The University of Wisconsin has decided not to remove the names of two Klan members from rooms at the Memorial Union — at least not yet.
Former Union director Porter Butts — one of the founders of the very idea of a student union — and actor Frederic March were both members of campus-based Ku Klux Klan groups in the 1920s, and both are honored with room names in Memorial Union — the Frederic March Play Circle and Porter Butts Gallery.
Instead, an ad-hoc study group has recommended a new, multi-year intensive study of the historical and current racial climate on campus.
In the fall of 2017, University of Wisconsin Chancellor Rebecca Blank created the ad-hoc study group to explore the history of UW’s student organizations that were affiliated with or bore the name of the Ku Klux Klan as well as look at the current climate of racism on the UW Campus.
“Our university’s history includes much to celebrate…Today, however, we must reckon with something we should all regret; the history of racism and exclusion on our campus,” Chancellor Blank wrote in a blog post.
In a conference call with reporters Thursday, Chancellor Blank announced that the school will take a number of actions to address both the past and present racial tensions on campus.
Chancellor Blank said the University has committed significant resources to a public history project that will begin in Summer and Fall 2018. It will be a multi-year project that will begin this summer to gather archival and other information about UW-Madison’s racial history on campus and then make those findings publicly available. Blank does not know exactly what the manifestation of the information gathering will be, but it is possible that there would be an exhibit of some kind around campus like at the Memorial Union.
Blank said UW will also fund four new faculty members in four ethnic studies divisions. Blank said the new staff will cost $360,000 per year and she hopes it will deepen the university’s attention to the perspectives of underrepresented groups.
Blank also wants to recruit top scholars from underrepresented groups. She wasn’t able to say what the financial cost of that recruitment process would be, but said it would be substantial. Blank wants to see a more diverse campus.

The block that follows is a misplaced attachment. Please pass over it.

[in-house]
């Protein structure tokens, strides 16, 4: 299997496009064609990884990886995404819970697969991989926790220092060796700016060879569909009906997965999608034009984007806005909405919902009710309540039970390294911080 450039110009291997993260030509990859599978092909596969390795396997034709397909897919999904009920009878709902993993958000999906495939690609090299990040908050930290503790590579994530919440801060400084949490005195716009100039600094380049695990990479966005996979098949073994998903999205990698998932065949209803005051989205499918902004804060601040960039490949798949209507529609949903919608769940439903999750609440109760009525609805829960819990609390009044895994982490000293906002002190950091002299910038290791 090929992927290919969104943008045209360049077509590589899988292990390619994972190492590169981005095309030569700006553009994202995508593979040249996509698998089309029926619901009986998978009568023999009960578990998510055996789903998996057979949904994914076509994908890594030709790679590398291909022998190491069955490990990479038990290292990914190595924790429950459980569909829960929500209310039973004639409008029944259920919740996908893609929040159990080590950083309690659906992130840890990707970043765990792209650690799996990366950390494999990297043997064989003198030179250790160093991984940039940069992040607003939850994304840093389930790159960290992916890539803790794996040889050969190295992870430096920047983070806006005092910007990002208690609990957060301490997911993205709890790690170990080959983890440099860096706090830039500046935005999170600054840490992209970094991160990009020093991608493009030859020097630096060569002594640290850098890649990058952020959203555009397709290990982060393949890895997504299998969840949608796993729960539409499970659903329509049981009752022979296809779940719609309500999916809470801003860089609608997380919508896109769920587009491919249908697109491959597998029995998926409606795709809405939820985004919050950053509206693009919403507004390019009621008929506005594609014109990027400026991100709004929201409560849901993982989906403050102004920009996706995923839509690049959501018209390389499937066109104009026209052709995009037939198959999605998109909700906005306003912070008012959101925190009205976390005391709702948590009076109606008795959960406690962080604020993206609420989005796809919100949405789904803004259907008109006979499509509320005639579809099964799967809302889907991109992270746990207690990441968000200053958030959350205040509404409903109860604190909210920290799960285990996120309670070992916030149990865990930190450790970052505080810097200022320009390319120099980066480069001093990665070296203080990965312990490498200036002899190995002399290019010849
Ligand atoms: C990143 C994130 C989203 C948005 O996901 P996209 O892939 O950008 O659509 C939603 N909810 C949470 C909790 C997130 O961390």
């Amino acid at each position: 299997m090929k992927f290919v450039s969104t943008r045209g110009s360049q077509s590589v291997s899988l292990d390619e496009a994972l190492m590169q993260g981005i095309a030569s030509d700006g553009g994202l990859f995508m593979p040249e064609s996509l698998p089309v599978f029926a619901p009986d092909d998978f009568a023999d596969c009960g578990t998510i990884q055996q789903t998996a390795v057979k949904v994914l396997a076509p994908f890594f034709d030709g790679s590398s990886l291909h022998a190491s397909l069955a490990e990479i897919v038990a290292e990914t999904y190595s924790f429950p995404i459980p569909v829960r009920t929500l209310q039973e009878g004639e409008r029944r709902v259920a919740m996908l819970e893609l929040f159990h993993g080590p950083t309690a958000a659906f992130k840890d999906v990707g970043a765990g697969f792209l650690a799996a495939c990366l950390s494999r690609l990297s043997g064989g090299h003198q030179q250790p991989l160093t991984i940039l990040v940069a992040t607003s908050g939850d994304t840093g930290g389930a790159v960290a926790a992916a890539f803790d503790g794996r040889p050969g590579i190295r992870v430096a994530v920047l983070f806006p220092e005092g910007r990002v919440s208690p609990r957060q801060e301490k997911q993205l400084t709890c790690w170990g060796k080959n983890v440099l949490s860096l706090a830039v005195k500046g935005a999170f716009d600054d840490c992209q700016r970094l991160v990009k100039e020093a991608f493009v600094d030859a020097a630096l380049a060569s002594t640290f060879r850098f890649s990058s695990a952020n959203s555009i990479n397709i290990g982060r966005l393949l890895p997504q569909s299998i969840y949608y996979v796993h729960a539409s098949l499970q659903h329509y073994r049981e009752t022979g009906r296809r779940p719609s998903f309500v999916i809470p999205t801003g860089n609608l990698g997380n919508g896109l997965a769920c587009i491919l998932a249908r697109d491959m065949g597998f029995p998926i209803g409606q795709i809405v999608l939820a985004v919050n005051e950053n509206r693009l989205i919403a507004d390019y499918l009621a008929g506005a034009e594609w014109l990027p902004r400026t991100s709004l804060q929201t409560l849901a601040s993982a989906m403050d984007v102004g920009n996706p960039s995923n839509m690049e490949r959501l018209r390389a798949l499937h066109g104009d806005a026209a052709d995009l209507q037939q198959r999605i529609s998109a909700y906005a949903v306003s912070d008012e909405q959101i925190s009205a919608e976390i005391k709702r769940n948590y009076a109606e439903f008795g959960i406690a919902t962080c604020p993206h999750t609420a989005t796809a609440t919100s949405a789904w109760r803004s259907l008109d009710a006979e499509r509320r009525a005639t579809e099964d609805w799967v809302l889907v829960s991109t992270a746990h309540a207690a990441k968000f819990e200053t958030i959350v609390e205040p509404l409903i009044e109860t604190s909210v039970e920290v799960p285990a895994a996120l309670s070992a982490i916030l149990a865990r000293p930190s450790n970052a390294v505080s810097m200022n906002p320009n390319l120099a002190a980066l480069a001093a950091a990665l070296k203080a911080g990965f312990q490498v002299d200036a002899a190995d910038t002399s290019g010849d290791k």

The study report that provided information about the campus’ history was headed by Dr. Floyd Rose and Dr. Stephen Kantrowitz. Their report found that at least two distinct student organizations bore the name of the Ku Klux Klan. One was formed in 1919 and the other just a few years later.
What stands out is that these Klan based organizations were able to openly recruit new members around campus completely unchecked by the UW Administration.
Two well known alumni, Porter Butts and Fredric March, are memorialized at the Union and were participants in these racist, white supremacy-based fraternity activities.
As debates across the nation are raging about the removal of Confederate memorabilia on public grounds, questions need to be asked about the continued presence of UW campus bearing the names of people who participated in White Power activities.
But both Chancellor Blank and the heads of the Ad-hoc study group say to focus on the removal of specific people’s names is not what needs to transpire right now.
“The Chancellor charged us with reviewing the history,” Kantrowitz said. “Of course, with Charlottesville the question of names was on our minds but in looking at this more deeply we realized we were looking at something more than the names. We didn’t think that was the most important first question. First we think it’s important for the Chancellor to look at the history of these issues and how they are still affecting the campus today.”
Dr. Rose said that the priority he saw was a continued process towards making sure that groups who have been historically marginalized would be able to find a new climate around campus.
Chancellor Blank did not rule out the removal of March and Butts’ names but said the primary focus would be learning how to have a new dynamic at UW currently and making public the history of racism on campus.